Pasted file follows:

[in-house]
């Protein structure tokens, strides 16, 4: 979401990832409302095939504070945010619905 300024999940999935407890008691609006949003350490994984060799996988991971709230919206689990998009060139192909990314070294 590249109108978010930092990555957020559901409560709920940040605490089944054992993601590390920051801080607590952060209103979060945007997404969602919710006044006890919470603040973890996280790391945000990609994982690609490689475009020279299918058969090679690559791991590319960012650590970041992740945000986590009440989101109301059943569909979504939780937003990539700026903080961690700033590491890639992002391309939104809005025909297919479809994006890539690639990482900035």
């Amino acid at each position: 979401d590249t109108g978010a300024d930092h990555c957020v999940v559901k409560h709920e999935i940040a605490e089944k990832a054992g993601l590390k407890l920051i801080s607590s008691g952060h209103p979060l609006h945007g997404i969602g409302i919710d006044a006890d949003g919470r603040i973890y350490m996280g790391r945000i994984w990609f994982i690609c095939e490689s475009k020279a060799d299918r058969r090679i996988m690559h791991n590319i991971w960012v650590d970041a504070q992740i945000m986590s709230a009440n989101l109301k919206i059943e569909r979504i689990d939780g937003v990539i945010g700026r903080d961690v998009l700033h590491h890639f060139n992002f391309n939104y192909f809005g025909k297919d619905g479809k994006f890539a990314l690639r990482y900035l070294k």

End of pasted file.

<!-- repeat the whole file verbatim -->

[in-house]
């Protein structure tokens, strides 16, 4: 979401990832409302095939504070945010619905 300024999940999935407890008691609006949003350490994984060799996988991971709230919206689990998009060139192909990314070294 590249109108978010930092990555957020559901409560709920940040605490089944054992993601590390920051801080607590952060209103979060945007997404969602919710006044006890919470603040973890996280790391945000990609994982690609490689475009020279299918058969090679690559791991590319960012650590970041992740945000986590009440989101109301059943569909979504939780937003990539700026903080961690700033590491890639992002391309939104809005025909297919479809994006890539690639990482900035």
């Amino acid at each position: 979401d590249t109108g978010a300024d930092h990555c957020v999940v559901k409560h709920e999935i940040a605490e089944k990832a054992g993601l590390k407890l920051i801080s607590s008691g952060h209103p979060l609006h945007g997404i969602g409302i919710d006044a006890d949003g919470r603040i973890y350490m996280g790391r945000i994984w990609f994982i690609c095939e490689s475009k020279a060799d299918r058969r090679i996988m690559h791991n590319i991971w960012v650590d970041a504070q992740i945000m986590s709230a009440n989101l109301k919206i059943e569909r979504i689990d939780g937003v990539i945010g700026r903080d961690v998009l700033h590491h890639f060139n992002f391309n939104y192909f809005g025909k297919d619905g479809k994006f890539a990314l690639r990482y900035l070294k």